Many times patient for whom I advocated, would (of course) graciously thank the doc. (not that it matters, or that I was expecting anything).
Many times my advocating changed nothing, as things took the desired course, pt was ok not knowing a thing about backstage battle, or happened what doc wanted... and in best scenarios, doctor did not try to throw blame on the nurse, so no one hold the responsibility.
Many times I created bad relationships with some highly arrogant and equally not so good doctors. Patient leave, doctor stay. As I stay as well. Working with that doctor. Who treats me with hate, humiliates me and is generally nasty to me. And he does not care I actually pretty much saved the patient. The doctors ego got booboo.
Sometimes I question... what for?? Why did I do that?
I watch my coworker. She is right hand with the most awful doctors. She never tell them no. They bring her coffee from Doctors launch.
And she let them do whatever BS they wanna do. But then when she calls a shot... they let her....
hmmm...Mar 10, '17Quote from RobbiRNI worked with a few docs who I had worked with previously at a different facility and felt comfortable with. This is the kind of thing I could see myself saying.
You are correct that there is no point in being unnecessarily confrontational. Check the wording again though. He "retorts." I "ask." This was actually a real life encounter with a doctor I know well. It was included for shock value and to make the point that it is easier for some nurses to question doctors before adding the disclaimer that not all interaction can, or should, occur on this level of familiarity. Persuasion always works best within an atmosphere of goodwill.
Actually, one time when a Doc was teasing me about my Red Sox losing and said "how about those red sox" I came back with "How about that rogaine" I almost passed out when I realized what I'd said - and to whom. Luckily, we were buddies from that point forward.
I think this kind of tone can be appropriate depending on the rapport the nurse has with the doc. I'm very laid back and real, I'm horrible at being super professional and prefer to just be myself and keep it real whenever I can. I even asked a grumpy surgeon if he needed a hug once. Hey - he really seemed like he needed one.Mar 11, '17Many times I created bad relationships with some highly arrogant and equally not so good doctors. Patient leave, doctor stay. As I stay as well. Working with that doctor. Who treats me with hate, humiliates me and is generally nasty to me. And he does not care I actually pretty much saved the patient.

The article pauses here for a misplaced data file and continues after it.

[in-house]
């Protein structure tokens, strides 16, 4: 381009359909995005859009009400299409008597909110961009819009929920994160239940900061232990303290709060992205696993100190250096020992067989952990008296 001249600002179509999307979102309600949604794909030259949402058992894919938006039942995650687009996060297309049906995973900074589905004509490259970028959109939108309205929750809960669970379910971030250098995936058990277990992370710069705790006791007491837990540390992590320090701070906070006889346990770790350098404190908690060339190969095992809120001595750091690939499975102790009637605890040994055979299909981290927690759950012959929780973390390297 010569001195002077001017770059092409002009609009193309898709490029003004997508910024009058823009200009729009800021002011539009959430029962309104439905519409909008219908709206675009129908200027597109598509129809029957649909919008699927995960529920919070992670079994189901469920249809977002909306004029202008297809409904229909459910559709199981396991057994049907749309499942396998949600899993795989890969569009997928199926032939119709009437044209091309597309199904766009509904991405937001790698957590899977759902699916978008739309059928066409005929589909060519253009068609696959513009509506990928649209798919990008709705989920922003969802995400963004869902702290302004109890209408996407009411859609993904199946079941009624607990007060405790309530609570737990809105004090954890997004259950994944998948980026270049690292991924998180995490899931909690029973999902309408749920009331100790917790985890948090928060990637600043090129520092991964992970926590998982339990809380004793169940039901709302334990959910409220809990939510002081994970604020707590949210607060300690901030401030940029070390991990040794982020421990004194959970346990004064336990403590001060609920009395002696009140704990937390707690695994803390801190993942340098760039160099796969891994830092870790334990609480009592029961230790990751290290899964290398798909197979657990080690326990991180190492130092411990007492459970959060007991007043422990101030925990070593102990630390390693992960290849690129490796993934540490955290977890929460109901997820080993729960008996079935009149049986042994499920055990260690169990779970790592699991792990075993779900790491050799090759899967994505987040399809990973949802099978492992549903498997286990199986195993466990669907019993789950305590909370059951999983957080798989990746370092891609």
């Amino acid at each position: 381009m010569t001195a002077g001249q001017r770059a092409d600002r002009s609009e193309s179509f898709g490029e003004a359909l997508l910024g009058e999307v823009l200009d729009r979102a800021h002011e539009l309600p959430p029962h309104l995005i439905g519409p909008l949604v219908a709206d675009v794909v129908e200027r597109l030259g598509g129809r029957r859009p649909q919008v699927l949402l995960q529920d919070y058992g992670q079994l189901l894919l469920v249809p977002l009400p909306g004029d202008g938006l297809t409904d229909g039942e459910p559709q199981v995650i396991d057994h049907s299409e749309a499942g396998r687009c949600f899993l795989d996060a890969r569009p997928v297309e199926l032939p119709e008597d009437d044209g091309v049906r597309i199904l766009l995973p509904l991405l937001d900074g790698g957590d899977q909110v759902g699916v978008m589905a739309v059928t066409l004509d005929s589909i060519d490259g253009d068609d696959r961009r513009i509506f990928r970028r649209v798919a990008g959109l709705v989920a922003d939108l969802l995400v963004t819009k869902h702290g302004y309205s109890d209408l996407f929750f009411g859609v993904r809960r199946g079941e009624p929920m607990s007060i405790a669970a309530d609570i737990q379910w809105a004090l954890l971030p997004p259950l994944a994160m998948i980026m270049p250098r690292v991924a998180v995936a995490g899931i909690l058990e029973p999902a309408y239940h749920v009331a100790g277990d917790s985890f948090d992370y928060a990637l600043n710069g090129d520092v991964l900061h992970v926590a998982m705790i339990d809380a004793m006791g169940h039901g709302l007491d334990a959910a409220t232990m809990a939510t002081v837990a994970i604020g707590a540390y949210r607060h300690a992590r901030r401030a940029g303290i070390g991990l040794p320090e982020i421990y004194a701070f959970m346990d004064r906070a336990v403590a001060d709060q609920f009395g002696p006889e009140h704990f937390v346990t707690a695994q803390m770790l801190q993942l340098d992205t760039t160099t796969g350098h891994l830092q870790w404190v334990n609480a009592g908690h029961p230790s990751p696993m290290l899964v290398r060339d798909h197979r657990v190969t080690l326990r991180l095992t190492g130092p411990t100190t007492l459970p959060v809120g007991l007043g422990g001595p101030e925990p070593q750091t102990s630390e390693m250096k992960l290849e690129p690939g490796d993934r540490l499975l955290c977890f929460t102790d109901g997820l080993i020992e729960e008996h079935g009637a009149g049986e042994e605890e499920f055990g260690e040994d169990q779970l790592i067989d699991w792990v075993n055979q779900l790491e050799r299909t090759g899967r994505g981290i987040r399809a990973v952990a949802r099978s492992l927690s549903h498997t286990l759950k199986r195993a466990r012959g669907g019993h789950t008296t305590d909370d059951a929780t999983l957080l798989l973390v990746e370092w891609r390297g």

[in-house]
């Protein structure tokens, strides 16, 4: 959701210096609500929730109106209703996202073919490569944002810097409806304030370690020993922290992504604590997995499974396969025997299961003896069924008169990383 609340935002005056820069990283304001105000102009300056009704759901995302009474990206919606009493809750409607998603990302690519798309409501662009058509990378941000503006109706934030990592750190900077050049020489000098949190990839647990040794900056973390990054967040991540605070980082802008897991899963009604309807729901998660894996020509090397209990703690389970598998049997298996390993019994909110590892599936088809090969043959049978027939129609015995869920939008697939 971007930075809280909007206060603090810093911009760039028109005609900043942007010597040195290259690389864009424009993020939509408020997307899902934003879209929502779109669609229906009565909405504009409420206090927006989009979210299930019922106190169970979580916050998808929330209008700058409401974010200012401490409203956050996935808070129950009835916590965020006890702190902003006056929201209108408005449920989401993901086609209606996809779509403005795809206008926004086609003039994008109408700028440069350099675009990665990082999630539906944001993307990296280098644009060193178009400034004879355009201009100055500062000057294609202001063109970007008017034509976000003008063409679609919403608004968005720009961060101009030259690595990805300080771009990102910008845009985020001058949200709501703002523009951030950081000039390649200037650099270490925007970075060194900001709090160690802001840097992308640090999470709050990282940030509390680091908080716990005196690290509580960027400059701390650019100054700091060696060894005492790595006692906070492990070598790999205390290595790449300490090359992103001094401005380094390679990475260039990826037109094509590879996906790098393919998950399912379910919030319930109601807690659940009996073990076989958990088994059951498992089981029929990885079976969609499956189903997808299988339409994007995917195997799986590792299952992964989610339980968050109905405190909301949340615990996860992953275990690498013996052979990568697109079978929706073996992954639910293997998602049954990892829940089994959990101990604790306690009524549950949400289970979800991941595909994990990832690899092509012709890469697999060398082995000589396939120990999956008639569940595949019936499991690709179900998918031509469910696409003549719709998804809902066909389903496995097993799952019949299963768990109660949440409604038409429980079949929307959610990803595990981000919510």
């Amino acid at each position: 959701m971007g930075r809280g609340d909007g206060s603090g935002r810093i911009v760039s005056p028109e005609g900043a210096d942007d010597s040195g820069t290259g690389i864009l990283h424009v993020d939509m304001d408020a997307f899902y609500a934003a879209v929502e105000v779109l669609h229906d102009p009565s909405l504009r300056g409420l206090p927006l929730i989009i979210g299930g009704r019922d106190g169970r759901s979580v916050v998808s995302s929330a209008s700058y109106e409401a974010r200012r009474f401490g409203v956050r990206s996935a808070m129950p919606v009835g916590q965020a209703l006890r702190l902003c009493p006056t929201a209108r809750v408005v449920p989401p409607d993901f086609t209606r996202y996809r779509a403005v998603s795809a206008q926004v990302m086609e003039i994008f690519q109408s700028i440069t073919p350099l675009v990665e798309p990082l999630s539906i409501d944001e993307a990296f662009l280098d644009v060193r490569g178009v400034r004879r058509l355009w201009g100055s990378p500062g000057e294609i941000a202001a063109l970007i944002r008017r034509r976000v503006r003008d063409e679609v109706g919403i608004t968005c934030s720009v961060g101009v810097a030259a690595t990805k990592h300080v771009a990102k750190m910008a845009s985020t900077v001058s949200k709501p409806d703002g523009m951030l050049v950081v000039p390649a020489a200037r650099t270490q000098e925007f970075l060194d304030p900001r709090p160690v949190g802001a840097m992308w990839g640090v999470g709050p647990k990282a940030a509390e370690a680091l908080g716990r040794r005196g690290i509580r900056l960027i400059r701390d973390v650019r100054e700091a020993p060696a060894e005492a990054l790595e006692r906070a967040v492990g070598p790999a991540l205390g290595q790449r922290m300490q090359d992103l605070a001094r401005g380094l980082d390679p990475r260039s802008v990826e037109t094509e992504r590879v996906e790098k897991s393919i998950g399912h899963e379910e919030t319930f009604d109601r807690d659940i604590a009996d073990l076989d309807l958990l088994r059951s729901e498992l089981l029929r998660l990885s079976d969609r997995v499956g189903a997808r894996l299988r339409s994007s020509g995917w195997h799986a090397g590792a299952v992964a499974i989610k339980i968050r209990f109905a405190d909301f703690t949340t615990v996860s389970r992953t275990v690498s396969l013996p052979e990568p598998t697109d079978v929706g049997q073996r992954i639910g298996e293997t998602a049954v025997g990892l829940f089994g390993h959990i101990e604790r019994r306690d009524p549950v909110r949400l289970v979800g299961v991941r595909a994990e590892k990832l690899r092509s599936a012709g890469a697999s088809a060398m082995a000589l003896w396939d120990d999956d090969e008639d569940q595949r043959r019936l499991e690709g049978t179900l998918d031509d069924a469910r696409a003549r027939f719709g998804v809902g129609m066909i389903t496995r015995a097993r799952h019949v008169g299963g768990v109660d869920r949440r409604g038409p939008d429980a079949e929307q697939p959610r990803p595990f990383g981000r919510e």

You were right to save the patient from inappropriate care. Our first moral obligation is to ensure their safety.Mar 11, '17I think I might have said something like, "We're doing an awful lot of tests on her to find out what's going on, shouldn't we maybe give her some pain meds just in case there really is something? She seems like she's in a lot of distress." There are ways to get what you want without being overly confrontational. Of course sometimes it depends on the doctor!Mar 11, '17I totally agree. I do not hesitate to bring any order to a doctor's attention that I feel is questionable or detrimental to the patients health. I once had a doc that ordered an inappropriate (massive) Lasix dose. I repeated the order and pointed it out to him. He ordered me to give it anyway. I put the bottle down on the counter and said. "If you feel it is correct then you give it yourself". He just glared at me and walked away. He wouldn't give it. Yes, we are the last defense for the patient and must be their advocates.Mar 11, '17We had a septic CHF pt. MD ordered 1L NS bolus AND 40mg Lasix. The guy wasn't truly septic yet, just SIRS at this point. His BNP was 2500!! I asked the doctor and he said yes. I asked some other nurses and even a different ED doc who all agreed it was an odd order. I just held the bolus and gave the Lasix, then handed him off to another nurse. He was fine. Though I checked back in his chart a few days later and they never ordered a repeat BNP during his admission. Guess we'll never know.Mar 12, '17I just word it in a way to make it sound like I'm probably the one in the wrong but I just want to double check (even when I know they're wrong), protect their pride and you'll be alright. And ask them or call when no one is around so they don't feel embarrassed. Some doctors are cool though. I had one doctor write a prescription to himself instead of the patient and had to call him to come back and redo itMar 12, '17Right strategy ... wrong tactics. Nurses and doctors are a team. Particularly in the emergency department, this team works under stressful conditions where mutual trust and respect are critical.
The reader should consider ... how would an article sound if the title was "Confronting Nurses With Wrong Plans?"
Crew resource management is a process where everyone on the team is empowered to speak up if a potential hazard is observed. Anyone -- doctors, nurses or techs -- can call a time out if something seems amiss. The focus needs to be on the action that is possibly incorrect -- not on the superiority of one career field over another that was suggested by the comment, "Be kind to nurses. We keep doctors from accidentally killing you." We can all make mistakes, and we all should be watching out for and supporting each other.